Epsom salt has a natural balancing effect on bacterial growth in the body. If you notice that your pet is developing a yeast infection, try using Epsom salt to eliminate a breakout before it really starts. You can treat your pet with 1/16 teaspoon of Epsom salt in 1 liter of non-chlorinated drinking water for 2 to 3 days.
4. Baking Soda
Baking soda also has a neutralizing effect on the body. Adding baking soda into your pet’s water will eradicate the fungal infection and help to establish a more appropriate balance of bacteria in your pet’s system. To use baking soda, add 1 teaspoon soda to 1 liter of water and use the treatment for 5 to 7 days.
Turmeric is a naturally anti-inflammatory and antifungal herb. You can sprinkle turmeric powder on your pet’s skin if you see it scratching to help calm and heal the skin.
Yeast infections are a major concern in animals, especially dogs. Even if your pet doesn’t presently have an infection, we suggest evaluating your animal’s food to prevent any issues, and keep reading below for more ways to treat pet yeast infections with hundreds of tips from our readers.
Itchy, Smelly Dog? Yeast Infection May Be the Problem - http://healthypets.mercola.com/sites/ healthypets/archive/2011/05/03/eating-these-foods-can-make-your-dog-itch-like-crazy.aspx
Yeast Infection in Dogs: Causes, Treatment, and Prevention - http://pets.webmd.com/dogs/yeast-infection-in-dogs-causes-treatment-and-prevention
Yeast Infection and Thrush in Dogs - http://www.petmd.com/dog/conditions/infectious-parasitic/c_multi_candidiasis
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Table of Contents
- MOST POPULAR REMEDIES
- Apple Cider Vinegar and Yogurt (26 )
- Apple Cider Vinegar (12 )
- Multiple Remedies (11 )
- Acidophilus (6 )
- White Vinegar (5 )
- Dietary Changes (4 )
- TED'S Q&A
- VIEW ALL REMEDIES
- Acidophilus and Yogurt
- Acidophilus, Yogurt, Dietary Changes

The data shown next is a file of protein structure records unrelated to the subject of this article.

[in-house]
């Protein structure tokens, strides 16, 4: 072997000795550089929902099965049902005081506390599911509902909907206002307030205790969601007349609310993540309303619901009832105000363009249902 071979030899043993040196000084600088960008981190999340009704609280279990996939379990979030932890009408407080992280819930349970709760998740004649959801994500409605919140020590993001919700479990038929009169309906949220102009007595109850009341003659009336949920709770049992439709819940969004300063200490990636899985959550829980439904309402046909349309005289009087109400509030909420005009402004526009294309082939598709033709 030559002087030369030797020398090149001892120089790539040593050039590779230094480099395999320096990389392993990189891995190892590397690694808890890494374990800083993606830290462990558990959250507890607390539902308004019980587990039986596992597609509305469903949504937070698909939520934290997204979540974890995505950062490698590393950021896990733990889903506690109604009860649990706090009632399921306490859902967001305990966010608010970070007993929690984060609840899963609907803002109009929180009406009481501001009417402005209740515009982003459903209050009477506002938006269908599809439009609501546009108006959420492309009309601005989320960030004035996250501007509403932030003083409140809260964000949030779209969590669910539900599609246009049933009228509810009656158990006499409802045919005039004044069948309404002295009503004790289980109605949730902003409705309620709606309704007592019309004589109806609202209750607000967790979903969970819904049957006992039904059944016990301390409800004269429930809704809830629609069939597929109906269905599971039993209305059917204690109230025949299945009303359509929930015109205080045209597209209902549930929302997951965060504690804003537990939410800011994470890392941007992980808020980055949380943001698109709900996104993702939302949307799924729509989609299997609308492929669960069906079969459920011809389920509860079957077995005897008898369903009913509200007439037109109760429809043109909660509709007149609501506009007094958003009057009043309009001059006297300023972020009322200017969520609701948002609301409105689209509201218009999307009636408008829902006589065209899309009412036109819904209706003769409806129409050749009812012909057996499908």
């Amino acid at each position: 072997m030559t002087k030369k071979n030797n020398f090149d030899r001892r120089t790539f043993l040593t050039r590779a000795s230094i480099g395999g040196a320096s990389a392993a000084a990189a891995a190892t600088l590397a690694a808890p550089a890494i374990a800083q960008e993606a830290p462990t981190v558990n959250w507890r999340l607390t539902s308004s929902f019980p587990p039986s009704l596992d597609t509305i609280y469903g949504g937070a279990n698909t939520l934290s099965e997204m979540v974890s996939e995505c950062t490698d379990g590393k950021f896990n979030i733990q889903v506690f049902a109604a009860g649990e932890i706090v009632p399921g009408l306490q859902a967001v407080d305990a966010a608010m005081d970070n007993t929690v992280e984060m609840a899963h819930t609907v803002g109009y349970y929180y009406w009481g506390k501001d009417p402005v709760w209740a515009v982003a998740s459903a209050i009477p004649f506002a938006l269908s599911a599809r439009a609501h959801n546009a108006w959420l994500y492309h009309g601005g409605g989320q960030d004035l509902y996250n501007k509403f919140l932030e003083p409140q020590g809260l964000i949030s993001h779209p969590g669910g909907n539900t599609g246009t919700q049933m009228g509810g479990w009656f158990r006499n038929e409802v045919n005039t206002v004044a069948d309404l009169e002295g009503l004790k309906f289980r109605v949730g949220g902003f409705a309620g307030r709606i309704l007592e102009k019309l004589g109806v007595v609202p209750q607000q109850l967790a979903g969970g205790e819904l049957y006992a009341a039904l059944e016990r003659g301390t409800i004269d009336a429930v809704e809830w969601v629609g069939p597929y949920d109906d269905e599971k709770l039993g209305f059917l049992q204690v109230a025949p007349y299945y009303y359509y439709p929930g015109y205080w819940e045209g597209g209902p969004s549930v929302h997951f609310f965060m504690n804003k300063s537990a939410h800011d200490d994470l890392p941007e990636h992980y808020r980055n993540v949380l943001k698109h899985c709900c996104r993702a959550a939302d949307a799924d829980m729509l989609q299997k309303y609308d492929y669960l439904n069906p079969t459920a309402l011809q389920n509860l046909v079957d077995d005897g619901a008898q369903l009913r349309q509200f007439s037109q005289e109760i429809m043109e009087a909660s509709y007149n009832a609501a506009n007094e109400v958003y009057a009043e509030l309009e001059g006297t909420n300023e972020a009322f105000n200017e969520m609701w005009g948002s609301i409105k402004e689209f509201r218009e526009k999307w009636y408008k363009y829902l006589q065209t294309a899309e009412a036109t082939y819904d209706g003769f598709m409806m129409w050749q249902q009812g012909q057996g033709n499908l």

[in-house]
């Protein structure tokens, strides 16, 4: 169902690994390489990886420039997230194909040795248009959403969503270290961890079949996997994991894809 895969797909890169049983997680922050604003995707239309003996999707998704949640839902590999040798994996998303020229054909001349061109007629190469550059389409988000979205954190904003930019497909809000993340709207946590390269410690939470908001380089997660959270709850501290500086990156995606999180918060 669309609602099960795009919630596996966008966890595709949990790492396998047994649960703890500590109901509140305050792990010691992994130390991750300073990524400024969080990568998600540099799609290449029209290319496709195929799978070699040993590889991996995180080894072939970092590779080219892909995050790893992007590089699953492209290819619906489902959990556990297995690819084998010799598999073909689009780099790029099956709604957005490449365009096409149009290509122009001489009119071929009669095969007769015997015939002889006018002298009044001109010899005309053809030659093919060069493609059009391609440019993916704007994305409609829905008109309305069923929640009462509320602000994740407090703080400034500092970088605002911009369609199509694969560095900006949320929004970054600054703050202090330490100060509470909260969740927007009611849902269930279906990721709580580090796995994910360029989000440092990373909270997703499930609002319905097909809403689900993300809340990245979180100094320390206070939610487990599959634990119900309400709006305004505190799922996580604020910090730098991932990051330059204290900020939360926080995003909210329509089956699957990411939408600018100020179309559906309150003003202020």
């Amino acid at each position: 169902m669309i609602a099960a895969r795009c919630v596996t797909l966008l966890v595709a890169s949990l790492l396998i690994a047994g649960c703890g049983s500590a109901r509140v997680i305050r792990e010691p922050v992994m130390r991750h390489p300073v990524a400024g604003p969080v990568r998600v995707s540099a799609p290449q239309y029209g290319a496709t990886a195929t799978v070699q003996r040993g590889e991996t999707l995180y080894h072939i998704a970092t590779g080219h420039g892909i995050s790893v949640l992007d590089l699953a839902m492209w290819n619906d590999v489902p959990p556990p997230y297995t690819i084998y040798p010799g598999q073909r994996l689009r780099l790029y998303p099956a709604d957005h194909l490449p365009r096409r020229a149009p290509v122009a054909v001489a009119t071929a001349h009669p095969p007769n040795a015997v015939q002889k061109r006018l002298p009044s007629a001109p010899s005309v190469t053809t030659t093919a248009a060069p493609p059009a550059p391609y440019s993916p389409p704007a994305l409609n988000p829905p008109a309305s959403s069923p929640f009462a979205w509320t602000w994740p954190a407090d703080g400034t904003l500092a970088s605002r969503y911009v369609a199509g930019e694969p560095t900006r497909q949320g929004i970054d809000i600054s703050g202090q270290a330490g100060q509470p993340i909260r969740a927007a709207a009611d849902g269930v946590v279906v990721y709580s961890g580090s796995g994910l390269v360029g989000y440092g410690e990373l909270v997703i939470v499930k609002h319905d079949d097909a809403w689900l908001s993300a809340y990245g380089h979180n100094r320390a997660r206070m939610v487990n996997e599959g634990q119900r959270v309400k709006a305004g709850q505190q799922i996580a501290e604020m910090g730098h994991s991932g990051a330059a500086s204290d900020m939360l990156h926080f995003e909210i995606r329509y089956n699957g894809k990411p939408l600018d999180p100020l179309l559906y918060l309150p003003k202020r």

- ACV and Yogurt, White Vinegar and Distilled Water
- ACV, Probiotics, Fish Oil
- Apple Cider Vinegar
- Apple Cider Vinegar and Baking Soda
- Apple Cider Vinegar and Yogurt
- Apple Cider Vinegar Recipes
- Apple Cider Vinegar, Dietary Changes
- Apple Cider Vinegar, Rubbing Alcohol
- Borax and Peroxide
- Borax and Peroxide, Dietary Changes
- Coconut Oil
- Cod Liver Oil
- Cod Liver Oil, Butter Oil
- Colloidal Silver
- Dandruff Shampoo
- Diatomaceous Earth
- Dietary Changes
- Dietary Changes, ACV and Yogurt
- Dietary Changes, Baking Soda
- Dietary Changes, Yogurt
- General Feedback
- Grain-Free Diet, Apple Cider Vinegar, Baths
- Grapefruit Seed Extract
- High Protein Diet, Frequent Baths
- Home Remedies
- Hydrogen Peroxide, White Vinegar
- Medicated Shampoo
- Milk of Magnesia
- Multiple Remedies
- Over the Counter
- Plain Yogurt, White Vinegar
- Possible Causes
- Prescription Medications
- Raw Food Diet
- Recommended Diets
- Rubbing Alcohol, Gentian Violet, Boric Acid
- Salt Bath
- Systemic Yeast Infection Remedies
- Ted's Fungal/Staph Remedy
- Ted's Mange Remedy, Raw Food , Supplements
- Treat for Hypothyroidism
- Turmeric and Coconut Oil
- Turmeric and Corn Starch, Clove Powder
- White Vinegar
- White Vinegar and Aloe, Probiotic Yogurt
- Yeast-Free Diet
- Yogurt, Omega Oils, Herbs
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Does the acidophilus have to be in a particular form, and does it have to be packaged for pets, or can I purchase acidophilus pills at the grocery store? I've started treating our 4-year-old heeler, who has had allergy issues since we got her now seems to be having yeast issues, with dietary changes, coconut oil, and ACV on her feet, but I think she needs more. (The vet had prescribed a steroid-antihistamine combo for her allergies, which I gave to her all through September--and I think that might've caused the yeast issue. I'm thinking the acidophilus will get her back in balance?) Also, the black skin on her belly seems to be disappearing, but her itching is worse than it was. Is this normal? Thanks.
Replied by Theresa